Citigroup Passed On Alameda Research Partnership Due To Lack Of Risk Management: Report
Banking giant Citigroup considered partnering with Alameda Research, a now-bankrupt crypto trading firm, to launch a crypto lending business in 2020, but decided against it due to concerns about the firm’s lack of risk management.
“The thing that I picked up on immediately that was causing us heartburn was the complete lack of a risk-management framework that they could articulate in any meaningful way,” said Austin Campbell, the former co-head of digital assets rates trading at Citigroup in a recent media interview.
Known for its secretive nature and lack of transparency, Alameda Research had a reputation for applying Wall Street-style strategies to the crypto world, but struggled with investing and was known for taking risky bets on cryptocurrency and startups.
The Journal report, citing former employees, said Alameda Research experienced significant losses due to its trading algorithm.
The algorithm was meant to make numerous automated and rapid trades, but the firm ended up losing money by incorrectly predicting price movements.
In 2018, Alameda lost almost two-thirds of its assets due to the Ripple token’s price drop and was on the brink of collapse.
CEO Sam Bankman-Fried reportedly managed to save the trading firm by obtaining funding from lenders and investors with the promise of returns of up to 20% on their investment.
In January 2019, Alameda sponsored the inaugural Binance Blockchain Week conference, and Bankman-Fried used the event to connect with investors and secure funding for his struggling trading firm.
In April 2019, FTX was established with the intention of offering a secure environment for institutional investors.
In November 2022, both Alameda and FTX filed for bankruptcy protection, leaving customers owed billions of dollars and damaging confidence in the crypto market.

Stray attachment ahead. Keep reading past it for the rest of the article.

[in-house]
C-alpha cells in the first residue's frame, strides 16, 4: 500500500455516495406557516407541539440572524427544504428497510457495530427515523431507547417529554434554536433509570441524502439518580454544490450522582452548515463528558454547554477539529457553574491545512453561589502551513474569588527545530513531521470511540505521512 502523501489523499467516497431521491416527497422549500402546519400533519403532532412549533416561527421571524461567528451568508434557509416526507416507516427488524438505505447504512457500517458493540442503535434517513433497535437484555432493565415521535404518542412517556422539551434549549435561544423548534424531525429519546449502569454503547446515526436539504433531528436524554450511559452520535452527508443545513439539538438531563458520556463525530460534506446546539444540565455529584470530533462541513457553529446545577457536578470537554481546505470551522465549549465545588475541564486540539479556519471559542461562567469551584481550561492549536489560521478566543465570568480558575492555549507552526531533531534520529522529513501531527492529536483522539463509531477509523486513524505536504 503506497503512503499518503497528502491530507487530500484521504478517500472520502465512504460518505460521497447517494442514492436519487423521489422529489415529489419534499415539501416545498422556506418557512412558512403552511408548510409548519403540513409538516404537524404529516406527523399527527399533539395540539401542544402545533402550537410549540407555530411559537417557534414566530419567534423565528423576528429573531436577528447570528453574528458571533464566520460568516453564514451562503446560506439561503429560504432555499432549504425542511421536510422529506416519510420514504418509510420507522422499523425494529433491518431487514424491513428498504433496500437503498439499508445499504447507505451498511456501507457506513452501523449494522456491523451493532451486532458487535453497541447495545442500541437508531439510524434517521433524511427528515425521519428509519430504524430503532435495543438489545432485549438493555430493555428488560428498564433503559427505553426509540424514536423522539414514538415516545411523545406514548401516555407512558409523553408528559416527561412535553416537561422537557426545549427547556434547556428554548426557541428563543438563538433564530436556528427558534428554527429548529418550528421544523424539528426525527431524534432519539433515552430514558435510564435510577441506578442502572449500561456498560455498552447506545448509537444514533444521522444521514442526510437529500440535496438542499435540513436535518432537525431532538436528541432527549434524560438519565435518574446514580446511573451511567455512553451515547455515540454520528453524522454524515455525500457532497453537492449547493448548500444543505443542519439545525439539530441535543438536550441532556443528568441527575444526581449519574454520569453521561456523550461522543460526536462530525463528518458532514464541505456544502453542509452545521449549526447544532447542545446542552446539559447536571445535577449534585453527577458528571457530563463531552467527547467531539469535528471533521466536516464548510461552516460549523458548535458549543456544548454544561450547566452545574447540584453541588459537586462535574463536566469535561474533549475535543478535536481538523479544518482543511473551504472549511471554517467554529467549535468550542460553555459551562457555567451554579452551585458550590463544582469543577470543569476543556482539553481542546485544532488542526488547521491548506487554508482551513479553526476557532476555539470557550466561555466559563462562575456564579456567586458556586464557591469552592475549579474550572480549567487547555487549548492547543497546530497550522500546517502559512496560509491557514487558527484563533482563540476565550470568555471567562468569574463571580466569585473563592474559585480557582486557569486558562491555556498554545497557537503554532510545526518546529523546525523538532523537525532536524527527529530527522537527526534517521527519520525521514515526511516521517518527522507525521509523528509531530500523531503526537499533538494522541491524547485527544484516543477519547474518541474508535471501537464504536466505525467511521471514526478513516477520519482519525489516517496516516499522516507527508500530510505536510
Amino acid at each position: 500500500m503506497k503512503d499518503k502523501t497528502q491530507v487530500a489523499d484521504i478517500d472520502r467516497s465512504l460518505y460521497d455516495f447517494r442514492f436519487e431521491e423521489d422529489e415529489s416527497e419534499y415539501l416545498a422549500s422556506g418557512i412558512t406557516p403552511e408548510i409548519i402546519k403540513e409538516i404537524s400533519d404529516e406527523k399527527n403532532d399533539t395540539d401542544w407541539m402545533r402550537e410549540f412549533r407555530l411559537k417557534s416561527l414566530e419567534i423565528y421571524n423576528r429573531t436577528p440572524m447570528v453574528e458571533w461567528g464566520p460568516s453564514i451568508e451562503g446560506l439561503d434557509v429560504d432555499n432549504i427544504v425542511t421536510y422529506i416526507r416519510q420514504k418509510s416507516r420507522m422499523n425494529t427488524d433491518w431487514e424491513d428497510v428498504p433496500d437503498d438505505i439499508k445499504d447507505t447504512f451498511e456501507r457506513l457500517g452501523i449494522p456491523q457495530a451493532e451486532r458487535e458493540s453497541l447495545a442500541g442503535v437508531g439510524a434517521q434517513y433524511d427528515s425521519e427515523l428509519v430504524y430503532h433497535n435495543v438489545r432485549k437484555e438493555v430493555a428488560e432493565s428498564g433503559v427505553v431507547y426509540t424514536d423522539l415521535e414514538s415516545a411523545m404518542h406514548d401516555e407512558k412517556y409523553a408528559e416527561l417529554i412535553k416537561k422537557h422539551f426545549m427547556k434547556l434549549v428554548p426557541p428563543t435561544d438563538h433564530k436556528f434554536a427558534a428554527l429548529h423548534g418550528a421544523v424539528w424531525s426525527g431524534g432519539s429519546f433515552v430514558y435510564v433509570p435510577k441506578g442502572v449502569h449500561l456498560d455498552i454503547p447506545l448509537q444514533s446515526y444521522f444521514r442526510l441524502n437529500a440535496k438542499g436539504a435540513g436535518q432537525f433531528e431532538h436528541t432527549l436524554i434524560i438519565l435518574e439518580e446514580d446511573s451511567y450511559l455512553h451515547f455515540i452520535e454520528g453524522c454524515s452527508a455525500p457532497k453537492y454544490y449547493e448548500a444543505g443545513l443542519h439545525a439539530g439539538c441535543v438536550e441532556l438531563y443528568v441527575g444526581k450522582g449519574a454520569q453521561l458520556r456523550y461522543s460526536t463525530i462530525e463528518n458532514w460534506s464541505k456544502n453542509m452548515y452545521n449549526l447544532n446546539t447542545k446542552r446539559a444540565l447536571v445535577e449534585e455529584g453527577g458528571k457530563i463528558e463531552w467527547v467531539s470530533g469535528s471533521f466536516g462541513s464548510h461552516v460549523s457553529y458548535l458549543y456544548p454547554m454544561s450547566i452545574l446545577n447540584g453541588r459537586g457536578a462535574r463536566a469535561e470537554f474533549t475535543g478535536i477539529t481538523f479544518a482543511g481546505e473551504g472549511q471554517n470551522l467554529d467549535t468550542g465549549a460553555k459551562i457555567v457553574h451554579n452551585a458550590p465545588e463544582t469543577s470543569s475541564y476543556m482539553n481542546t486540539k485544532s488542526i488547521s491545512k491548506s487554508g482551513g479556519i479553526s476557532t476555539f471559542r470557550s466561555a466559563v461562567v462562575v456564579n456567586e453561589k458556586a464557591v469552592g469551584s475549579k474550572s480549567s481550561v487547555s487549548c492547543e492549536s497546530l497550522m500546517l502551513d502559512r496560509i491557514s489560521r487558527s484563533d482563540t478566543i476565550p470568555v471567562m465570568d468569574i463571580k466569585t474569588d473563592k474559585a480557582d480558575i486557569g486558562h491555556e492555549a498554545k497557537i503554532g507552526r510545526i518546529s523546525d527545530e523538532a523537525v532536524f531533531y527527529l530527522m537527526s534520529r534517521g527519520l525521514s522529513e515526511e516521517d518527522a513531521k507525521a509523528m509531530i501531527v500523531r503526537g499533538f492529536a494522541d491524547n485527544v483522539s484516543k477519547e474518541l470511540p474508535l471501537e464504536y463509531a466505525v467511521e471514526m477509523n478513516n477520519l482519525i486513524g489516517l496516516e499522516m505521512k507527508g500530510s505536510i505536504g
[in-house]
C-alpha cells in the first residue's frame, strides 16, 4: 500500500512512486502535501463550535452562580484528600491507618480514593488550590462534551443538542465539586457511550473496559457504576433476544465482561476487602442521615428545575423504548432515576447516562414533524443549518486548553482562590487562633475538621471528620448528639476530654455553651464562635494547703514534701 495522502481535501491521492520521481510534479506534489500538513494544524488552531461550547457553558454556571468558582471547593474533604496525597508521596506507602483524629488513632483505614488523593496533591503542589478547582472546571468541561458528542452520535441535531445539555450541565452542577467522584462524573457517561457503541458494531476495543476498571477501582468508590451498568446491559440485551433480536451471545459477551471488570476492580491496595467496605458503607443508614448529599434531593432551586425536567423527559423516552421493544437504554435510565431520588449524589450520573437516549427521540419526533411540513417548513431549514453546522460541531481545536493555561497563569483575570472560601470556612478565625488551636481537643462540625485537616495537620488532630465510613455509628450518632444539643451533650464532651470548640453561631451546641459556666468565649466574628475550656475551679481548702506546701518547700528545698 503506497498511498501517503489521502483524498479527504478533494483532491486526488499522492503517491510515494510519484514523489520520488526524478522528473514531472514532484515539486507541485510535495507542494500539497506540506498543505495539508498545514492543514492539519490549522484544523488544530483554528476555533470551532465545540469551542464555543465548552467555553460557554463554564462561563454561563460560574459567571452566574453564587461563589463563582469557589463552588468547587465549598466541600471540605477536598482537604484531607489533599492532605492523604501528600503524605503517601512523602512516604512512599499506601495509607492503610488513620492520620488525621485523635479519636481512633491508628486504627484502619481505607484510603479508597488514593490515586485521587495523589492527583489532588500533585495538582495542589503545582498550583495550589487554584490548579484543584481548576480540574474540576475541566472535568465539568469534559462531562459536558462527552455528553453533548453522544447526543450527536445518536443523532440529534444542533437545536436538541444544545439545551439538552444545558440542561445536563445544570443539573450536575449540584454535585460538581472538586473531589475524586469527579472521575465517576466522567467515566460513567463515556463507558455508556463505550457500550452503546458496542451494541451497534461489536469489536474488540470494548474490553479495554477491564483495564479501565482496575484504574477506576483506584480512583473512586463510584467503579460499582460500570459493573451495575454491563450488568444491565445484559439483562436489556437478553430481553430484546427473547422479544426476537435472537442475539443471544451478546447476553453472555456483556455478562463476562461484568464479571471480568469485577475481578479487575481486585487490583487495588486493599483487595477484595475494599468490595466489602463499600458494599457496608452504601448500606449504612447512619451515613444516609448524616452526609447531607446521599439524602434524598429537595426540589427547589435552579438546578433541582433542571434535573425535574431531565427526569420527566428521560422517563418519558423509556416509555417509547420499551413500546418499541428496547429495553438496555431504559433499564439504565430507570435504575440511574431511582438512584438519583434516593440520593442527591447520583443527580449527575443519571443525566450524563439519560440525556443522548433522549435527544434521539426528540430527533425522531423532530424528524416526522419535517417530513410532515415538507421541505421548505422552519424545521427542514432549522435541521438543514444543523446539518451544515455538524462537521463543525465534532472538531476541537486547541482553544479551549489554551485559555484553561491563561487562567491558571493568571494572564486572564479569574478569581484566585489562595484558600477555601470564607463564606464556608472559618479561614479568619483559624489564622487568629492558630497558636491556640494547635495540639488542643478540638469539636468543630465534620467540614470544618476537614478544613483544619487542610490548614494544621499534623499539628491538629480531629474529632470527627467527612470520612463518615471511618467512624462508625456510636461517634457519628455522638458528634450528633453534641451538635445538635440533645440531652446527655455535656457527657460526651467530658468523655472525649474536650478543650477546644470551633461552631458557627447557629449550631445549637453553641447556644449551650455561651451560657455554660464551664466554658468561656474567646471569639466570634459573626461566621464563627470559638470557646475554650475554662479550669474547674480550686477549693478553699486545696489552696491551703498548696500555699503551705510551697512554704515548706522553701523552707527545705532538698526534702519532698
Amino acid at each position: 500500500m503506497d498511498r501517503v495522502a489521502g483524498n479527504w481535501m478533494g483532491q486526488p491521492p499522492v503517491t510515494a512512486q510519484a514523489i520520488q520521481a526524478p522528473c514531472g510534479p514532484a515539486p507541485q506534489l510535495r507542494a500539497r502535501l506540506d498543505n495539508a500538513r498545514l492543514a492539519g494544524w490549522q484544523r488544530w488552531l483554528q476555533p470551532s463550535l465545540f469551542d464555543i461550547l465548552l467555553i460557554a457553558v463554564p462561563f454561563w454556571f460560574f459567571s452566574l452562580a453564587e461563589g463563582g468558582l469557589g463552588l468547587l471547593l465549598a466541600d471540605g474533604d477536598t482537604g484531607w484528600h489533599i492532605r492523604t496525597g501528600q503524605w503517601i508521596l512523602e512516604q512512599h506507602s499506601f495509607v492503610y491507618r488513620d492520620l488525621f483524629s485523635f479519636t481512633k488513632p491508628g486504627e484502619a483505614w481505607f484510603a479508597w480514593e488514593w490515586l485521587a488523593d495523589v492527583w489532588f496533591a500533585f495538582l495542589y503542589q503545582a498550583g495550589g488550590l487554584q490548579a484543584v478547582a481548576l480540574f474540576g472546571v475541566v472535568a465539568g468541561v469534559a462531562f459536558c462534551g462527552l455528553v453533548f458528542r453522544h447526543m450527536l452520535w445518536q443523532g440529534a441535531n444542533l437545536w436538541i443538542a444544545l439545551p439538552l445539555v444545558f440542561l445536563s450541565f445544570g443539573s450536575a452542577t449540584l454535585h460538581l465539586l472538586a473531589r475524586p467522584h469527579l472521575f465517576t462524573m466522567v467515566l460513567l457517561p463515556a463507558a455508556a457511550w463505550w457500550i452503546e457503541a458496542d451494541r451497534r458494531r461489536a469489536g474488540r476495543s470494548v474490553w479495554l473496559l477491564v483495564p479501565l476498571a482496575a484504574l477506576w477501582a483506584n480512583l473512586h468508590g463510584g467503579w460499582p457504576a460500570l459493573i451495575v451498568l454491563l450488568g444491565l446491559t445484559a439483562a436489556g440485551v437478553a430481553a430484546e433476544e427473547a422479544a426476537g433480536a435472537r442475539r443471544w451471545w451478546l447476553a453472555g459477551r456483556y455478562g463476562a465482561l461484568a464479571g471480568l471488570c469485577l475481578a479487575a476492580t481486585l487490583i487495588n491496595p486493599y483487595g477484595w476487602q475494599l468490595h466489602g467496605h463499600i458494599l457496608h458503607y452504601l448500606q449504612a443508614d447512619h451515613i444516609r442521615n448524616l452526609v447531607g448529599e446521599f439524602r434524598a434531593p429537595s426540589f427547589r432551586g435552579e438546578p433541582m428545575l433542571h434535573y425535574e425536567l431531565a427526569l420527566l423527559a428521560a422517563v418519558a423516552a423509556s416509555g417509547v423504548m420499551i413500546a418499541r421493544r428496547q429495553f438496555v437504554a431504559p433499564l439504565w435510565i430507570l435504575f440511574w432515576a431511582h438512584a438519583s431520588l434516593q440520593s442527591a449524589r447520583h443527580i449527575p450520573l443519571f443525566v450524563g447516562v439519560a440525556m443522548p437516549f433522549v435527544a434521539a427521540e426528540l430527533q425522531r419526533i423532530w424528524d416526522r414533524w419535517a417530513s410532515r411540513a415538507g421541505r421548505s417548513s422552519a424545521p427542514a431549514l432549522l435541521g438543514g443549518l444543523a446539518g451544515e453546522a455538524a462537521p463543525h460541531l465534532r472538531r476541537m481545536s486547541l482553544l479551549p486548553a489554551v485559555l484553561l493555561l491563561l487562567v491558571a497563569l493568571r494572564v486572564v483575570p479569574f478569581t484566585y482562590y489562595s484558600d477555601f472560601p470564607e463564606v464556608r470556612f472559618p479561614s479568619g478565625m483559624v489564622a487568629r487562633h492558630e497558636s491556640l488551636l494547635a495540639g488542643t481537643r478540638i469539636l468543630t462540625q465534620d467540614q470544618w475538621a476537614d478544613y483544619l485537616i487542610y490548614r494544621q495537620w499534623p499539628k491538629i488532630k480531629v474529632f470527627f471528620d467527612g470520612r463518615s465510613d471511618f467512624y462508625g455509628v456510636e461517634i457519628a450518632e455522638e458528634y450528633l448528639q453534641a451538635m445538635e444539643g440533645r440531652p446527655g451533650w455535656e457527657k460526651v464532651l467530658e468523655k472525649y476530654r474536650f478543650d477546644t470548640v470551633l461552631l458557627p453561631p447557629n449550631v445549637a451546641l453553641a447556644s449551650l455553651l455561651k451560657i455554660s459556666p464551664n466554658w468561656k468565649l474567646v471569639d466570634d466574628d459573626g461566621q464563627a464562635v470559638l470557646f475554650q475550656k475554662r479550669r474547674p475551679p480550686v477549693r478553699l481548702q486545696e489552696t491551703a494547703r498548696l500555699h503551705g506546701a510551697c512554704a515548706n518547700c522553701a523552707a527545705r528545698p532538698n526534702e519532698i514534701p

Bankman-Fried, who has been accused of fraud and other crimes by federal prosecutors, is expected to plead not guilty at a hearing on Jan. 3.
Alameda CEO Caroline Ellison and co-founder Gary Wang have both pleaded guilty to fraud charges and are cooperating with prosecutors.
Other people familiar with the matter said SBF sought lenders in Jan. 2019 at a Binance Blockchain Week event in Singapore. While Alameda sponsored the event with $150K, the conference was allegedly used by SBF to solicit lenders and a pamphlet was handed out to potential investors. The pamphlet claimed Alameda held $55 million in assets under management (AUM) but whether that data was factual remains to be seen. By Feb. 2019, SBF decided to move Alameda from California to Hong Kong. Former associates said that during the crypto bull run in 2021, Alameda made roughly $1 billion in profits, but when the bull run ended, SBF’s bets began to sour.
In the transcript of her plea hearing, Ellison said, “From 2019 to 2022, I was aware that Alameda was provided access to a borrowing facility on FTX.com, the cryptocurrency exchange run by Mr. Bankman-Fried.” She admitted that she “understood that executives had implemented special settings on Alameda’s FTX.com account that permitted Alameda to maintain negative balances in fiat currencies and cryptocurrencies.”
Produced in association with Benzinga.